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Monty Brogan (Edward Norton) is 24 hours from a seven year stretch for drug dealing, and scared our of his wits. What will they do to a good looking young guy in jail? He’s also unsure who tipped off the cops about his stash, and suspects his beautiful Puerto Rican girlfriend Naturelle (Rosario Dawson). His farewell party looming, he draws around him his best friend, the stock trader Slaughtery (Berry Pepper) and the university lecturer, Jacob (Philip Seymour Hoffman). And he tries to reconnect with his father (Brian Cox) who feels guilty about the path his son has taken. While his son feels desperate and stupid.

Review by Andrew L. Urban:
It seems to me that 25th Hour is yet another novel that should not have been made into a film. Despite Spike Lee’s flair and his cinematic instincts, the jump from printed word to photographed action is clumsy, longwinded and pretentious. Sometimes this is done with grandstanding, like the extended sequence overlooking the site of the World Trade Centre terrorist attack. 

Tired camera angles (like melodramatic legs view of characters getting out of cars) and meandering dialogue in scenes without dramatic action drag the subject matter down. And what is the subject matter? Edward Norton is well cast to generate sympathy for his character as a drug dealer, and his soggy apology for getting into the mess he’s in plays more like sorry for himself than sorry for the lives he may have ruined with his trade. He cares more for his dog. But because he’s nice to his girlfriend and wants a rapprochement with his kindly old dad, we are suckered into rooting for him. Oh, and that spew of anger at everyone in New York (otherwise a might-have-been great stand up comedy routine) by Monty talking to his alter ego in the restaurant toilet mirror.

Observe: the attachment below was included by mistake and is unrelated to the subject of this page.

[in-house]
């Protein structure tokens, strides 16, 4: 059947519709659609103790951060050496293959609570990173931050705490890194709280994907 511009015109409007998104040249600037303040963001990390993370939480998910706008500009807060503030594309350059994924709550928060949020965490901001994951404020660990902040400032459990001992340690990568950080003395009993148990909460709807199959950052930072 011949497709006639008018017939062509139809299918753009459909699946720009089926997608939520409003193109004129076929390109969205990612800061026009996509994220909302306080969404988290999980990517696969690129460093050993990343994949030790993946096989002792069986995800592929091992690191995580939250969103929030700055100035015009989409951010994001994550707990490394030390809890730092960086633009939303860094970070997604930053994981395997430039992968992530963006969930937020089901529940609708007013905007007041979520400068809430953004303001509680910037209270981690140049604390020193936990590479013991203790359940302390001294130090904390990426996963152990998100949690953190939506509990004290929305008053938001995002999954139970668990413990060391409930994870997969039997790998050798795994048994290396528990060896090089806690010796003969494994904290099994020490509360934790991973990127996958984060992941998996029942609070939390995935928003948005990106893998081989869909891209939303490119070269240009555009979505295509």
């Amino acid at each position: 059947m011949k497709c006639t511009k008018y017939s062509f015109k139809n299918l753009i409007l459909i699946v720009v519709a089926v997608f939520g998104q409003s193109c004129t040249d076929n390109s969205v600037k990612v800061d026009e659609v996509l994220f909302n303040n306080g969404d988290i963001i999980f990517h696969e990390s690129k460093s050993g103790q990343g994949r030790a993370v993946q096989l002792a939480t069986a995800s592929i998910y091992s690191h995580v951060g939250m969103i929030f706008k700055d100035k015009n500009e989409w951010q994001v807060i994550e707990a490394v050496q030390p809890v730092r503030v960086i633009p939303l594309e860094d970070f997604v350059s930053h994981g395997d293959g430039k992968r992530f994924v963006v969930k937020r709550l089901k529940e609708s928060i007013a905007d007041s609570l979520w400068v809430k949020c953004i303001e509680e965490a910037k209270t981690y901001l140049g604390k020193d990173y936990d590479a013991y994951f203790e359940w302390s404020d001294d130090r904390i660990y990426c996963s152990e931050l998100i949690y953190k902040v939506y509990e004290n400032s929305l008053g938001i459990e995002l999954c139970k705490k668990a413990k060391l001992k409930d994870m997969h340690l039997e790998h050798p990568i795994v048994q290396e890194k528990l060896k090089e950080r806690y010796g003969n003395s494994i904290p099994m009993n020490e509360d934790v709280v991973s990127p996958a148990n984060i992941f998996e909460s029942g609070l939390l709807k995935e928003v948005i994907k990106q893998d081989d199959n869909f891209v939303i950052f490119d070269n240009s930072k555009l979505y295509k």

The sidebar story about repressed Jacob and his 17 year old horny student (Anna Paquin) is misplaced in the film. It should have been thrown out. The relationship with Monty’s best friend Slaughtery is handled with too much clunk, and the establishment of all the characters plays as if scenes were cut-and-pasted from the book, without any regard for cinematic coherence. The multiple streams of relationships are cut down for the screen but not honed. Above all, the notion that Monty can wonder about Manhattan freely and go to a farewell party on the eve of a seven year stretch is too far fetched for credibility. Don’t convicted drug dealers go straight to prison from the dock in New York anymore? Well, actually, writer Benioff explains this in his commentary – see below. Infused with sentimentality (with a matching score) and scenes going nowhere, the film is an insult to Spike Lee’s name. 

Looks and sounds fabulous on DVD, though, and its ponderous mood perhaps inadvertently echoed in the ponderous responsiveness of the navigation. For reasons I can’t fathom, the menu is a fixed, 2-minute loop, with a heavily melancholy/sentimental snatch of the score playing cloyingly over it, while we contemplate our selection to play the movie, see the bonus material, scene selection or go into setup.